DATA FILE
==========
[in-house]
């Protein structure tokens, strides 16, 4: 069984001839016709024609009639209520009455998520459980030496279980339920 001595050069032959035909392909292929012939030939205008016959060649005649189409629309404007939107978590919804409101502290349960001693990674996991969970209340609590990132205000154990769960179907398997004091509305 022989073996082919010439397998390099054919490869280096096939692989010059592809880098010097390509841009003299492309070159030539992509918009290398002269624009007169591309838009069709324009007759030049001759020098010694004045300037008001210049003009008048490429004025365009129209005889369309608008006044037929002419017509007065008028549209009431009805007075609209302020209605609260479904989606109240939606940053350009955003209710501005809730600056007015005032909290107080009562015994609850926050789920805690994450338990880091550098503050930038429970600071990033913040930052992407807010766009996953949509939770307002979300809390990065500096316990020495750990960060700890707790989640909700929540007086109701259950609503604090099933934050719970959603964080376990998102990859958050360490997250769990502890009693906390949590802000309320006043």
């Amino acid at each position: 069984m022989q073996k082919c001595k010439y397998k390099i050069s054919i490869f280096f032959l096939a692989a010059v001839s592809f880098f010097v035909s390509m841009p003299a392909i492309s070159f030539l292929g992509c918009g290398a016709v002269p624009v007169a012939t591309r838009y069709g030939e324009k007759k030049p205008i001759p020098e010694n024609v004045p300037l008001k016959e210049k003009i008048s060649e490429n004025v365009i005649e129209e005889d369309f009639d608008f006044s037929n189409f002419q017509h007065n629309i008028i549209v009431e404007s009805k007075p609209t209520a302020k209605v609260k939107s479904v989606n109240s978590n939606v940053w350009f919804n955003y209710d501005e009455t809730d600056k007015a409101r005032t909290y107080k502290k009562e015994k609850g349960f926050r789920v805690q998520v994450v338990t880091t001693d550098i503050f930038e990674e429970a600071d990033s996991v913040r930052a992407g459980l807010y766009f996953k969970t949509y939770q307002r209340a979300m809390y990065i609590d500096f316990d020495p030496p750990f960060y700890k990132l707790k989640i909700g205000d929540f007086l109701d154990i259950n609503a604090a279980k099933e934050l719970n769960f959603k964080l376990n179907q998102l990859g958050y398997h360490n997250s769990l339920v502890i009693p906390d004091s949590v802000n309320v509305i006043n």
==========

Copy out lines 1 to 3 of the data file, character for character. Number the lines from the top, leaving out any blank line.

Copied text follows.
[in-house]
């Protein structure tokens, strides 16, 4: 069984001839016709024609009639209520009455998520459980030496279980339920 001595050069032959035909392909292929012939030939205008016959060649005649189409629309404007939107978590919804409101502290349960001693990674996991969970209340609590990132205000154990769960179907398997004091509305 022989073996082919010439397998390099054919490869280096096939692989010059592809880098010097390509841009003299492309070159030539992509918009290398002269624009007169591309838009069709324009007759030049001759020098010694004045300037008001210049003009008048490429004025365009129209005889369309608008006044037929002419017509007065008028549209009431009805007075609209302020209605609260479904989606109240939606940053350009955003209710501005809730600056007015005032909290107080009562015994609850926050789920805690994450338990880091550098503050930038429970600071990033913040930052992407807010766009996953949509939770307002979300809390990065500096316990020495750990960060700890707790989640909700929540007086109701259950609503604090099933934050719970959603964080376990998102990859958050360490997250769990502890009693906390949590802000309320006043």
């Amino acid at each position: 069984m022989q073996k082919c001595k010439y397998k390099i050069s054919i490869f280096f032959l096939a692989a010059v001839s592809f880098f010097v035909s390509m841009p003299a392909i492309s070159f030539l292929g992509c918009g290398a016709v002269p624009v007169a012939t591309r838009y069709g030939e324009k007759k030049p205008i001759p020098e010694n024609v004045p300037l008001k016959e210049k003009i008048s060649e490429n004025v365009i005649e129209e005889d369309f009639d608008f006044s037929n189409f002419q017509h007065n629309i008028i549209v009431e404007s009805k007075p609209t209520a302020k209605v609260k939107s479904v989606n109240s978590n939606v940053w350009f919804n955003y209710d501005e009455t809730d600056k007015a409101r005032t909290y107080k502290k009562e015994k609850g349960f926050r789920v805690q998520v994450v338990t880091t001693d550098i503050f930038e990674e429970a600071d990033s996991v913040r930052a992407g459980l807010y766009f996953k969970t949509y939770q307002r209340a979300m809390y990065i609590d500096f316990d020495p030496p750990f960060y700890k990132l707790k989640i909700g205000d929540f007086l109701d154990i259950n609503a604090a279980k099933e934050l719970n769960f959603k964080l376990n179907q998102l990859g958050y398997h360490n997250s769990l339920v502890i009693p906390d004091s949590v802000n309320v509305i006043n």